Suppose that there are evidentiary objects, objects that are evidence for things. For a horrible example, suppose that an unusually placed corpse might be evidence of foul play. Generally, per the SEP article on evidence:

When one compares philosophical accounts of evidence with the way the concept is often employed in non-philosophical contexts, however, a tension soon emerges. Consider first the kinds of things which non-philosophers are apt to count as evidence. For the forensics expert, evidence might consist of fingerprints on a gun, a bloodied knife, or a semen-stained dress: evidence is, paradigmatically, the kind of thing which one might place in a plastic bag and label ‘Exhibit A’. Thus, a criminal defense attorney might float the hypothesis that the evidence which seems to incriminate his client was planted by a corrupt law enforcement official or hope for it to be misplaced by a careless clerk. For an archaeologist, evidence is the sort of thing which one might dig up from the ground and carefully send back to one's laboratory for further analysis. Similarly, for the historian, evidence might consist of hitherto overlooked documents recently discovered in an archive or in an individual's personal library.[1] Reflection on examples such as these naturally suggests that evidence consists paradigmatically of physical objects, or perhaps, physical objects arranged in certain ways. For presumably, physical objects are the sort of thing which one might place in a plastic bag, dig up from the ground, send to a laboratory, or discover among the belongings of an individual of historical interest. [emphasis added]

Now, we might adopt a scheme of such objects:

  • _______ evidence is evidence for _______ objects.

For example:

  1. General evidence is evidence for general objects.
  2. Possible evidence is evidence for possible objects.
  3. Nonexistent evidence is evidence for nonexistent objects.
  4. Ordinary evidence is evidence for ordinary objects.

Then abstract evidence would be evidence for abstract objects, i.e. if there are abstract evidentiary objects, then there is evidence for abstract objects.

This scheme too naive to survive, for can we gerrymander the template so as to generate perverse factoids like, "Contradictory evidence is evidence for contradictory objects."

However, in the theory of abstract objects specifically, Zalta opens a neo-Meinongian door with the encoding stipulation. So if Zalta's theory were true, we should be able to stipulate that there are abstract objects that encode the property "is abstract evidence for abstract objects." This is still seemingly naive (as a matter of comprehension), for we should also be able to encode for "is an abstract object that is counterevidence for abstract objects," among other things. But is it as naive as the foregoing template?

  • This definition is at odds with the usual use of adjectives, we typically call evidence X-sy when it has property X, not when it is evidence for X. What is evidence for abstract objects? Intuitions, similarities between concrete objects, cogent theory of them (let's say). What do we gain from calling all of those "abstract" that would justify revising the common use of "abstract"? Btw, with your definition, there is nothing perverse about "contradictory evidence is evidence for contradictory objects", it is just a semantic tautology like "bachelors are unmarried men".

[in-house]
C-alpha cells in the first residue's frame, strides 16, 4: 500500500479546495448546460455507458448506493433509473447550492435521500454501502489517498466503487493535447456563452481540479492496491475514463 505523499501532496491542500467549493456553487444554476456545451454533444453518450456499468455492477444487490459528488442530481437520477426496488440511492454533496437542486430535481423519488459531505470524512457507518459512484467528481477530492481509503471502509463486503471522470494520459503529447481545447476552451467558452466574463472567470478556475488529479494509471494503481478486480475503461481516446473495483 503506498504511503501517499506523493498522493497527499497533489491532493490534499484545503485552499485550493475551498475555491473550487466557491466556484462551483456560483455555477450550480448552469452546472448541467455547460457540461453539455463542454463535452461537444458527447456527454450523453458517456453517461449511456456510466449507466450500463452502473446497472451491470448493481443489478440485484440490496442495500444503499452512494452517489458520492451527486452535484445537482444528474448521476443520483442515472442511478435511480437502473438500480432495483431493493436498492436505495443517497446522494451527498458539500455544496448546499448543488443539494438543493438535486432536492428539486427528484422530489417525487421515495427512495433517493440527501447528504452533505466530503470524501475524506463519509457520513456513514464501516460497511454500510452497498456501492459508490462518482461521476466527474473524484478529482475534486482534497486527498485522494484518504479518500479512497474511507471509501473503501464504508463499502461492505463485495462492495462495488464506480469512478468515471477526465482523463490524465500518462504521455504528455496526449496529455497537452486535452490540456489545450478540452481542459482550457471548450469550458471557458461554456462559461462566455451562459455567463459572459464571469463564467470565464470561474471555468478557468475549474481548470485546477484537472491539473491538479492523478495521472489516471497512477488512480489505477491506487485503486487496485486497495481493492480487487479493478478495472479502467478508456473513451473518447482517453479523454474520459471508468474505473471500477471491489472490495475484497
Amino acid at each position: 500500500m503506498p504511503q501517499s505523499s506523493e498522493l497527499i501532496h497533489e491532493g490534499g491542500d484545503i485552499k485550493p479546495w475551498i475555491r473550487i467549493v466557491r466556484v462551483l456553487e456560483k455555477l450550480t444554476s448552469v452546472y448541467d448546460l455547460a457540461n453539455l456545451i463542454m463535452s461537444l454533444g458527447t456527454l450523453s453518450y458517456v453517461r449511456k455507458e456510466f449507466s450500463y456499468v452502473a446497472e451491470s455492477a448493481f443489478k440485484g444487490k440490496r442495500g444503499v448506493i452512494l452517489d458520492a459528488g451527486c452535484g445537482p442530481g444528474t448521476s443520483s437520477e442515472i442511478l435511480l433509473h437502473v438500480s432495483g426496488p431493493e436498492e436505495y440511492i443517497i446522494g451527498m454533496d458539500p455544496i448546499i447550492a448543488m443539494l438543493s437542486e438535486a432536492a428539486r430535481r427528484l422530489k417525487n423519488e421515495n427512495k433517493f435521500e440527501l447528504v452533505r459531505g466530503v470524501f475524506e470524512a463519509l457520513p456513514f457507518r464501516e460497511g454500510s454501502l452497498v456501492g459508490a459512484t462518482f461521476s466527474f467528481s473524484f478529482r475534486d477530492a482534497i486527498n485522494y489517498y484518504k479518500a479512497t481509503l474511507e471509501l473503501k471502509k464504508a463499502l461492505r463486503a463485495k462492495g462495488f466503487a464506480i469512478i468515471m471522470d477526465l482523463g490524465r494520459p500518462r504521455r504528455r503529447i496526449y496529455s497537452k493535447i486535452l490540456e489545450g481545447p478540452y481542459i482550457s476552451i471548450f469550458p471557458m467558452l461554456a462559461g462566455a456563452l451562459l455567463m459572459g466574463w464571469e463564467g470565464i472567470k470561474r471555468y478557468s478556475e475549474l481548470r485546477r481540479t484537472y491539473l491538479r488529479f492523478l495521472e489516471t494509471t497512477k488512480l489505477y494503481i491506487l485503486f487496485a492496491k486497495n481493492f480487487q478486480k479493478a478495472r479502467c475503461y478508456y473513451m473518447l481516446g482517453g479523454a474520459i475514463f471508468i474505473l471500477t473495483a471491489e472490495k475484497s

– Conifold
    Commented Oct 22, 2023 at 3:32
  • @Conifold I was trying to get at a sense that evidence for abstract objects would itself have the property of being abstract; then the perversity is that evidence for objects of any category would share the identifying property of the category, but this would lead us to be able to define evidence into existence for objects in suspicious categories. Commented Oct 22, 2023 at 3:57
  • It is rather common that evidence for objects with a property does not have the property and is not even an "object". Generally, what constitutes "evidence" is rather complex and background dependent (both observational and theoretical). There might be some such auto-evidentiary objects in a category (like autological words), or maybe even auto-evidentiary categories where all are (I can't think of one), but abstract objects is not one of them.
    – Conifold
    Commented Oct 22, 2023 at 4:12

2 Answers 2


The scheme is too naive to survive and its application can yield false results. Also, it assumes that evidence is always an object, which is at least debatable.

The scheme is almost trivially true if you apply it in a circular way and assume that evidence is an object, because you can then interpret it as 'The existence of x object is evidence for the existence of x objects'.

If you don't interpret it in that circular way, then there are instances of the scheme which don't necessarily follow, such as those where the adjective to be supplied is:


Badly categorised




And so on.

Also, the scheme isn't universally applicable. Take an example such as the reading on my blood pressure device being evidence that I need to take more exercise, or the presence of a certain type of clay being evidence that diamonds may be found in alluvial silt- I can't see how the scheme could be meaningful or correct in all cases.


It doesn’t make any sense always. For example, worthless evidence is evidence for worthless objects , obviously the evidence can not be worthless but objects can.

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